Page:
Vall d'Hebron University Hospital together with the Italfarmaco group and the Anatomopathological Center of Madrid, carry out a research project to study the placental tissue of a hundred women infected by the SARS-CoV-2 virus during pregnancy.
Current evidence indicates that among the manifestations associated with the SARS-CoV-2 virus are thrombotic complications. These manifestations occur as a consequence of a hypercoagulable state that is usually related to the severity of the infection, which could be added to the risk inherent in pregnancy itself.
Therefore, pregnant women are being an important focus of attention, monitoring and research in the current pandemic caused by COVID-19.
The placenta is a highly vascularized organ, which provides oxygen and nutrients to the developing baby. Certain alterations in the placenta have been linked to problems in pregnancy and in the health of the newborn.
In this sense, Plaxavid study coordinated by Dr. Anna Suy, head of the Obstetrics Section of the Vall d'Hebron University Hospital and in which the Pathological Anatomy Service at the Vall d'Hebron Hospital, the Italfarmaco group and the Anatomopathological Center of Madrid participate, is analyzing the placentas of approximately 100 women who have suffered COVID-19 during their pregnancy. "The main objective of this study is to evaluate the existence of signs of poor vascular perfusion that may translate into a predisposition or a greater occurrence of thrombosis in the placental tissue",explains Dr. Anna Suy, principal investigator of the study and the research group of Fetal Maternal Medicine at the Vall d'Hebron Research Institute (VHIR). "Other placental alterations and their relationship with the clinical characteristics of pregnant women, with the appearance of certain problems of pregnancy, or of the newborn will also be analyzed", she adds.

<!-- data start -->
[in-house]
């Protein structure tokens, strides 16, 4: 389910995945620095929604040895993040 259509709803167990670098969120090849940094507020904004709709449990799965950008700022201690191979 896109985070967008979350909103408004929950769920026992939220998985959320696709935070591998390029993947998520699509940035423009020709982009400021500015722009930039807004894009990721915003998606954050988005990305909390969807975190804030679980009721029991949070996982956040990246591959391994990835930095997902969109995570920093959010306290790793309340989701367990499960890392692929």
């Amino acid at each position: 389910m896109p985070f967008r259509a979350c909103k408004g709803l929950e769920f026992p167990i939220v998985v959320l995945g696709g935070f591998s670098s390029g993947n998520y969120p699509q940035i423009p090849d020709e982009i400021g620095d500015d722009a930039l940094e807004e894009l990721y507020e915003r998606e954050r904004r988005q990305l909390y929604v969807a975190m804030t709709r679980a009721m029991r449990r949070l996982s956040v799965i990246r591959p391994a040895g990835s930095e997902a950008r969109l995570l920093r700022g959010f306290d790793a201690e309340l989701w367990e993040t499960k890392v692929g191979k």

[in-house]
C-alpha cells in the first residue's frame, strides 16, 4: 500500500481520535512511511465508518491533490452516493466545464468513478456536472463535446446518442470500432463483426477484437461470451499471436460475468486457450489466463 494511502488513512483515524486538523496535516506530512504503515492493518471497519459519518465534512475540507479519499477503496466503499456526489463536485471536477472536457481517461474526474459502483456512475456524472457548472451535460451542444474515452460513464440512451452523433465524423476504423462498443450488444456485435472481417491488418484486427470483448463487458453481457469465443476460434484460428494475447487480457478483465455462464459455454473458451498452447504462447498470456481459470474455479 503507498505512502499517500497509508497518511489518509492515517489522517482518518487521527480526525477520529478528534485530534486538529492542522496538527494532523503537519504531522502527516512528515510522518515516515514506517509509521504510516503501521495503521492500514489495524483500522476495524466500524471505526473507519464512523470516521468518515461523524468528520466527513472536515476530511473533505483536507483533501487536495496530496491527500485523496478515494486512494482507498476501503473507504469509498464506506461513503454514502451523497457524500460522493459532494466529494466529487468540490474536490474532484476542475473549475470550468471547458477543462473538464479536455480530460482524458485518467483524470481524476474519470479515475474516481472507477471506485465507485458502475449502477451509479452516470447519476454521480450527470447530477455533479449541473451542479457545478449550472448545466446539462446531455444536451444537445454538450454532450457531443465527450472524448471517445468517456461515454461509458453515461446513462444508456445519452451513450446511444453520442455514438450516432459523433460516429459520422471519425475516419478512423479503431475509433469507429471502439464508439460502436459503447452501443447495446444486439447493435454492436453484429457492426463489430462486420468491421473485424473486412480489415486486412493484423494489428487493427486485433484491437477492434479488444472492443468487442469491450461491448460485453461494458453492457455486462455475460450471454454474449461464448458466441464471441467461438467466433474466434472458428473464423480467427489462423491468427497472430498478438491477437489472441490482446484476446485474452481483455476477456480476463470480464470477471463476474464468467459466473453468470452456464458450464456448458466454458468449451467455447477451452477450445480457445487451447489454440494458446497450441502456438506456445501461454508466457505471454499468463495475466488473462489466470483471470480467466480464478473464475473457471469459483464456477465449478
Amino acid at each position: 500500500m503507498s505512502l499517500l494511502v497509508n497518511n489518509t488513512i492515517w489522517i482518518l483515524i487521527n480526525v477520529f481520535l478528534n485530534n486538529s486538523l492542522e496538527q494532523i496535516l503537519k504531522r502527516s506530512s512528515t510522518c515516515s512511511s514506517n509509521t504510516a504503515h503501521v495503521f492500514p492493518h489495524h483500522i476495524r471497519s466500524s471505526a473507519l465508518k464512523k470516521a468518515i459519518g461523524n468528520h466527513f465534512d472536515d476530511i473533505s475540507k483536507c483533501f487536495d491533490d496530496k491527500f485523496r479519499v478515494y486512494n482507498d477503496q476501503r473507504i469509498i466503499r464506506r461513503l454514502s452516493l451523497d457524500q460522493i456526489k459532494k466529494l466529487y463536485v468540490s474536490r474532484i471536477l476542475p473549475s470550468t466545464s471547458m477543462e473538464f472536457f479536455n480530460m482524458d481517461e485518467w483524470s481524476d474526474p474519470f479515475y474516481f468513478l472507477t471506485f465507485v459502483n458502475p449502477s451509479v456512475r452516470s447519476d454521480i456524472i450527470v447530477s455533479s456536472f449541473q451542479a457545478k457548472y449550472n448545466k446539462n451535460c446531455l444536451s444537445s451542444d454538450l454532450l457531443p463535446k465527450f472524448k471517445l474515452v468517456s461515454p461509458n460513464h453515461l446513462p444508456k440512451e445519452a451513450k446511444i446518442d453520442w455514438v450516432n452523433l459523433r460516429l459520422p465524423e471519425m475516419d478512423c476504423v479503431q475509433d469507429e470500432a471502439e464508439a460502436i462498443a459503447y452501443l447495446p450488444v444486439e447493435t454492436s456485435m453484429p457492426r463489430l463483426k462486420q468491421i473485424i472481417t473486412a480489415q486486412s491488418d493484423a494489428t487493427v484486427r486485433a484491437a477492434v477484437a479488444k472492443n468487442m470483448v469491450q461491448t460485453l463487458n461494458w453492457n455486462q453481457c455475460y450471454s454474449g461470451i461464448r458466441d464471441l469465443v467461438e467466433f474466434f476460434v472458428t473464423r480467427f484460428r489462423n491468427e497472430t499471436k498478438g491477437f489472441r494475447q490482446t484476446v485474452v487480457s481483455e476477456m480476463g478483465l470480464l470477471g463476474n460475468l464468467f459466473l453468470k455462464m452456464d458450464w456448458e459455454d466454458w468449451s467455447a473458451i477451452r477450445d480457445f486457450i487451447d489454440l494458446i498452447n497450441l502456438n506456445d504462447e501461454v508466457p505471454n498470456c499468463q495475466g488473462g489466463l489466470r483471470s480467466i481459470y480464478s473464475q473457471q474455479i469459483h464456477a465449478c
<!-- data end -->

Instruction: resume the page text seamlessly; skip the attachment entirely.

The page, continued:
Specifically, the Plaxavid Study will provide data on the prothrombotic state that has been related to the COVID-19 pathology and its possible placental impact, while contributing to the knowledge of the effects of this infection on pregnancy.
“The results of this study will contribute to improving the efficient management of pregnant women who have suffered from COVID-19 infection and of her newborn”, concludes Dr. Suy.
Dr. José Montans, director of the Anatomopathological Center of Madrid, responsible for carrying out the histopathological study of the placentas, tells us about the value of this study: “It is a unique approach to date to a problem that has not been sufficiently evaluated: to study the impact of the disease on pregnant women with COVID-19 from a clinical, analytical, pathological and to some extent epidemiological point of view. From the anatomopathological point of view, it will allow to systematically evaluate all possible vascular and inflammatory lesions in the placenta and their correlation with clinical data, both from the point of view of the evolution of the pregnancy and the evolution of COVID in these patients”.